It is often (and generally, correctly) assumed that librarians love to read, or that people who become librarians are people who love to read. Now, given the title, some of you are probably expecting me to say that I confess, I honestly hate to read. Thankfully, this is not true. In fact, my idea of a perfect day is one that involves hiking, reading, and good coffee (not necessarily in that order).
However, this has not always been the case. There was a time in my life (sorry, but "when I was your age") when I really did not like to read that much, at least not the kind of books that actually require much reading. I would spend hours looking at books about World War II, or aircraft, or submarines, or castles, but chapter books, not so much.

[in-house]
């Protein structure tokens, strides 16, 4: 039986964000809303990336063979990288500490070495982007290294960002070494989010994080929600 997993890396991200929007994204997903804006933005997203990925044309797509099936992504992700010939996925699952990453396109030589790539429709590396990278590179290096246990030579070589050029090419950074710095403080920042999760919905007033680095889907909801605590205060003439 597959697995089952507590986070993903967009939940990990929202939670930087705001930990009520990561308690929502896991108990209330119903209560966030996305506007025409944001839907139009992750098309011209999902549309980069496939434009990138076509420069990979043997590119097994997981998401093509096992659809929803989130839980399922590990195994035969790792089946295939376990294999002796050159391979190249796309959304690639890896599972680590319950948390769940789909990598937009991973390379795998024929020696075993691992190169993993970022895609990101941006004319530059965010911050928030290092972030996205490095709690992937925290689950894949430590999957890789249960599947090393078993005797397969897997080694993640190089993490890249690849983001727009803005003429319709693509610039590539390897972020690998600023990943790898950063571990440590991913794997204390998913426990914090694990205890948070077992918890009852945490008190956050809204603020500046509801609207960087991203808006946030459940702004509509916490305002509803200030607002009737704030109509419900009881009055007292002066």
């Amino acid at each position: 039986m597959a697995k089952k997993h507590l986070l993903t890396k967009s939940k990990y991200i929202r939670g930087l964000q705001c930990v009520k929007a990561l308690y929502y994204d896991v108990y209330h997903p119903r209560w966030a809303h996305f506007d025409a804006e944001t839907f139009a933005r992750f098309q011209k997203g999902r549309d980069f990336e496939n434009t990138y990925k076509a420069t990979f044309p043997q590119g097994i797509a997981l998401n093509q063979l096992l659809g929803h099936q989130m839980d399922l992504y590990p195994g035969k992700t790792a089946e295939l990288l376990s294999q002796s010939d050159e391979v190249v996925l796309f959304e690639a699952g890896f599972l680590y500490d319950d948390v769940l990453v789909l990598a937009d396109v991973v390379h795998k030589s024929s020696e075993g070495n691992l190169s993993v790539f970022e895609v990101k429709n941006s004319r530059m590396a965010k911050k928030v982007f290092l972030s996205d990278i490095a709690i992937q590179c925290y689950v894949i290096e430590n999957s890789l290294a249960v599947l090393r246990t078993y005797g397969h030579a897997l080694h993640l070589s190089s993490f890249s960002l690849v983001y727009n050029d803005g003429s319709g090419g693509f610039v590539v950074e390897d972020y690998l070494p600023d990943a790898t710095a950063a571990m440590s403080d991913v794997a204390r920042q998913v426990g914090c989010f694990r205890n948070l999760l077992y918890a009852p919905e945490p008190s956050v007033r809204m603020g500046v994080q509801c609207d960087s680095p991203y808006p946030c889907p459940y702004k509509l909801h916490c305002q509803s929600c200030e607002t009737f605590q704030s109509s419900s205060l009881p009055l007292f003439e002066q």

This all changed when my parents gave me a copy of Robinson Crusoe for Christmas one year.
Robinson Crusoe is the story of a man who is shipwrecked on an apparently deserted island. Bereft of all human society, he relates his slow descent into despair, forestalled only by his determination to survive. Stripped of nearly all distractions, amusements, as well as the meaning-giving elements of society, Crusoe is forced to confront his inner psyche, his most-essential self. Although certainly an adventure story, one might suggest that the heart of the adventure lies within the protagonist himself; that the adventure is psychological, or even spiritual in nature. And Defoe presents his story in such a compelling manner that the reader cannot help but be drawn along with Crusoe on this adventure.
In a way, reading itself is a kind of deserted island; we are drawn into worlds not of our own making, and although we may enjoy the company of such characters as Robinson Crusoe, ultimately, even the most compelling and believable character materializes only within the confines of our minds. It is all in our heads. And that is the power of reading.